4. Access to healthy food and water.

    5. Freedom from crime, and from fear of becoming a crime victim.

    And that’s about it.

    Off to the balloon race…than I have a party, too.

  • http://www.techliberation.com/ Tim

    Enigma, I think the average household in the bottom 20% of the income distribution is better off on most of those scores than it was 30 years ago. That’s certainly true of #2, #3, and #4, and it’s at least arguably true for #1 and #5 as well.

  • http://www.techliberation.com/ Tim

    Enigma, I think the average household in the bottom 20% of the income distribution is better off on most of those scores than it was 30 years ago. That’s certainly true of #2, #3, and #4, and it’s at least arguably true for #1 and #5 as well.

  • http://www.oscarm.org/ Oscar

    I would think 30 years ago, well no more than 20 years ago, you could buy a low-powered radio transmitter to broadcast the output of your receiver to other radios in the household. :)

  • http://www.oscarm.org/ Oscar

    I would think 30 years ago, well no more than 20 years ago, you could buy a low-powered radio transmitter to broadcast the output of your receiver to other radios in the household. :)

  • http://enigmafoundry.wordpress.com enigma_foundry

    The fact living standards have increased over time should not be a surprise, but rather where does the United States stand compared to other countries, and based on the following measures:
    (1)Probability at birth of not surviving to age 60, (2) People lacking functional literacy skills, (3) Long-term unemployment, & (5)Population below 50% of median income, here is the listing:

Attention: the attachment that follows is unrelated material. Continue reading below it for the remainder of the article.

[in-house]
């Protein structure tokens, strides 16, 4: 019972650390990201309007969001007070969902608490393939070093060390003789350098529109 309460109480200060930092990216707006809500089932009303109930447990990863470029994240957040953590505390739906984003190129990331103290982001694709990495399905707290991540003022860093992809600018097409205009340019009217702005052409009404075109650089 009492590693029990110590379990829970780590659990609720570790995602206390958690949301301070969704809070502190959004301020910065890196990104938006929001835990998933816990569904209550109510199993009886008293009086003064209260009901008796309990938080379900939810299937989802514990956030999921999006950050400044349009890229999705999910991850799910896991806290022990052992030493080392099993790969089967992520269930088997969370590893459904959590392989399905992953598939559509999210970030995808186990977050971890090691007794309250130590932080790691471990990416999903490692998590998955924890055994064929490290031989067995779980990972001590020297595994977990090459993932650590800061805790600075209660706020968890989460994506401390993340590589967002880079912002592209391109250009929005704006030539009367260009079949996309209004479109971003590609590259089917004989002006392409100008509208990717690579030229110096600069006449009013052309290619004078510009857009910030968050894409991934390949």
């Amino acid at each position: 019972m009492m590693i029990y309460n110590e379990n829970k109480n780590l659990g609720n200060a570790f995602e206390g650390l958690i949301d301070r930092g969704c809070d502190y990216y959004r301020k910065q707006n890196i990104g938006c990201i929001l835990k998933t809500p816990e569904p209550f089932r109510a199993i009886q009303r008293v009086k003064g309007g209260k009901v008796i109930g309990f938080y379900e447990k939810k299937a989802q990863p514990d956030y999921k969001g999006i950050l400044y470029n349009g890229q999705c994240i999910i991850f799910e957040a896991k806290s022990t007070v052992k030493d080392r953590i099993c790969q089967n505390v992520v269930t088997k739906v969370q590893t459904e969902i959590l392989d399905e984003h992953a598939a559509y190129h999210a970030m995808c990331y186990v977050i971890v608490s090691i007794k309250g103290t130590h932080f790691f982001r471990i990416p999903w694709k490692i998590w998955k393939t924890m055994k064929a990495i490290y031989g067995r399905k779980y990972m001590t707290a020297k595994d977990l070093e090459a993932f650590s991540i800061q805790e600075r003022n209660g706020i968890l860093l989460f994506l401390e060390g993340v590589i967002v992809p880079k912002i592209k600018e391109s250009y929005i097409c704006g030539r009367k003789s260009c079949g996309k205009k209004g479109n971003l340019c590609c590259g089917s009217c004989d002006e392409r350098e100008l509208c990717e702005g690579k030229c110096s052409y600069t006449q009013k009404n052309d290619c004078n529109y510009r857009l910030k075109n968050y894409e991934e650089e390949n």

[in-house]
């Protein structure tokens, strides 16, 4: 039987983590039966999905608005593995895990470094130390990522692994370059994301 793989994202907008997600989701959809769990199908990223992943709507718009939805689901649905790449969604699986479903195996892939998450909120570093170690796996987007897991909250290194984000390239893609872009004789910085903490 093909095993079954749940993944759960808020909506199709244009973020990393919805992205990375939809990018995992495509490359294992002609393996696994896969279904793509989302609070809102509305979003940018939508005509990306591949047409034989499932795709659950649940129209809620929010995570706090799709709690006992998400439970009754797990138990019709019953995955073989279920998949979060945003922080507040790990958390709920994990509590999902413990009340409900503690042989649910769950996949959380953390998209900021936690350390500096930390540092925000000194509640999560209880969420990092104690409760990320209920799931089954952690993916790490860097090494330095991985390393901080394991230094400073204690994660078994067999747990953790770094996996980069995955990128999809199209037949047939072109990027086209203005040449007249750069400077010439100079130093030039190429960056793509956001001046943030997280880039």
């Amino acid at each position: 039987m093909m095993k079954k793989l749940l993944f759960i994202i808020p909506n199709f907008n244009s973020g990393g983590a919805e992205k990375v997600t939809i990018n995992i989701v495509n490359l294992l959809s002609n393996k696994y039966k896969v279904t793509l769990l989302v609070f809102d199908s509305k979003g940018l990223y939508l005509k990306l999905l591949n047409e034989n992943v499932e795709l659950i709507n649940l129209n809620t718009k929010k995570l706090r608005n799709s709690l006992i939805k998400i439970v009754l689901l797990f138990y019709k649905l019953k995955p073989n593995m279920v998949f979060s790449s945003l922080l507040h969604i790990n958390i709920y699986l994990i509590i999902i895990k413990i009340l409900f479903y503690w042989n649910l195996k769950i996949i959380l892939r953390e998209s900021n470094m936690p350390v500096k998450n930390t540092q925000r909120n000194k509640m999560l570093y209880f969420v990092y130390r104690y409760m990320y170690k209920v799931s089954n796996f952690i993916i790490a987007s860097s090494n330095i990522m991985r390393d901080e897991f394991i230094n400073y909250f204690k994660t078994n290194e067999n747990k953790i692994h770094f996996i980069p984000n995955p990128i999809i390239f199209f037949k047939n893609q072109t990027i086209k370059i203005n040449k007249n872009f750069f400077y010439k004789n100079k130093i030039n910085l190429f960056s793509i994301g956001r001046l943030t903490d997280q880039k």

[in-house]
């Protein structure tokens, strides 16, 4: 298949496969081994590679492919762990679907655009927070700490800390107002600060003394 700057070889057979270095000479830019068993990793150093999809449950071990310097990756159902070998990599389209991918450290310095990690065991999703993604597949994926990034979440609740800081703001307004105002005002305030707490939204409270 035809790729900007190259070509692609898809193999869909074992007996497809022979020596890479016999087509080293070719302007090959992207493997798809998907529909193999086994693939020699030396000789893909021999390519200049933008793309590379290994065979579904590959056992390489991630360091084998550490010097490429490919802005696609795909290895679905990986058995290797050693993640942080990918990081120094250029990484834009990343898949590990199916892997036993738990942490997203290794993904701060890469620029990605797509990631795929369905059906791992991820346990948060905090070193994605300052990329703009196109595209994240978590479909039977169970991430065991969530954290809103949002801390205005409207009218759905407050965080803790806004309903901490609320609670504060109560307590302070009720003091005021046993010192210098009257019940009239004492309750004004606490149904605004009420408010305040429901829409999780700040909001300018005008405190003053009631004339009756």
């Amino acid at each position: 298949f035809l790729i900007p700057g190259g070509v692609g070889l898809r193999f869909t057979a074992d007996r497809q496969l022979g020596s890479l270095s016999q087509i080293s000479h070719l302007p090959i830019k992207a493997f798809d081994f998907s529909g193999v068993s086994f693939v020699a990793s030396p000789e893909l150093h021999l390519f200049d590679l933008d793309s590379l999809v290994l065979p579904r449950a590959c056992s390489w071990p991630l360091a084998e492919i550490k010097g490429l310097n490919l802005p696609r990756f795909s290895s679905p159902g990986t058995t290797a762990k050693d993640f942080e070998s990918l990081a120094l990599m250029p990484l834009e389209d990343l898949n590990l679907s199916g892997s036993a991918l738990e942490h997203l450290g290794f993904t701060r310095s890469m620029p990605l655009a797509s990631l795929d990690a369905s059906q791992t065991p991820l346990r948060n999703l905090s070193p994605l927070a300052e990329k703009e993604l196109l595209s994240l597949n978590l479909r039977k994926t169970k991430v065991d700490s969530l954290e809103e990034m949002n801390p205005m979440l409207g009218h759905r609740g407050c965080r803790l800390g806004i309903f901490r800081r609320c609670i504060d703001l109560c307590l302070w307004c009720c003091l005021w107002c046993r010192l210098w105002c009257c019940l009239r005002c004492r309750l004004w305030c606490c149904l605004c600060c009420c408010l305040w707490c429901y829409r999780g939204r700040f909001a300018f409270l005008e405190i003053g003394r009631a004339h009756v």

1 Sweden
    2 Norway
    3 Finland
    4 Netherlands
    5 Denmark
    6 Germany
    7 Luxembourg
    8 France
    9 Spain
    10 Japan
    11 Italy
    12 Canada
    13 Belgium
    14 Australia
    15 United Kingdom
    16 Ireland
    17 United States

    So the United States ranks below some other countries, some of them with quite lower GDP.

    source:
    http://en.wikipedia.org/wiki/Human_Poverty_Index

    I would also note that the USA has a much more violent society than all of the developed world, and this fact is very rarely taken into account in the relative indexes.

    The trickle down economics, at their core immoral and uncaring, generate a society that is likewise immoral and uncaring, and lacking in community values. The apologists for this society are also guilty of perpetuating this society, which seeks to destroy all it can not understand and values only that which can easily be monetized.

    The problem with this is that much of tremedous human value is missed, and those in America realize this when they travel to other societies, and hence the backlash among the educated and the downtrodden against the present regime, which can maintain its power only through control of the media, and the falsification of elections. It is no accident that the control of the media (thorough change in media ownership laws) and the suubversion of Democracy (through Diebold 51% machines) are at the highest priority for the present regime.

  • http://enigmafoundry.wordpress.com eee_eff

    The fact living standards have increased over time should not be a surprise, but rather where does the United States stand compared to other countries, and based on the following measures:
    (1)Probability at birth of not surviving to age 60, (2) People lacking functional literacy skills, (3) Long-term unemployment, & (5)Population below 50% of median income, here is the listing: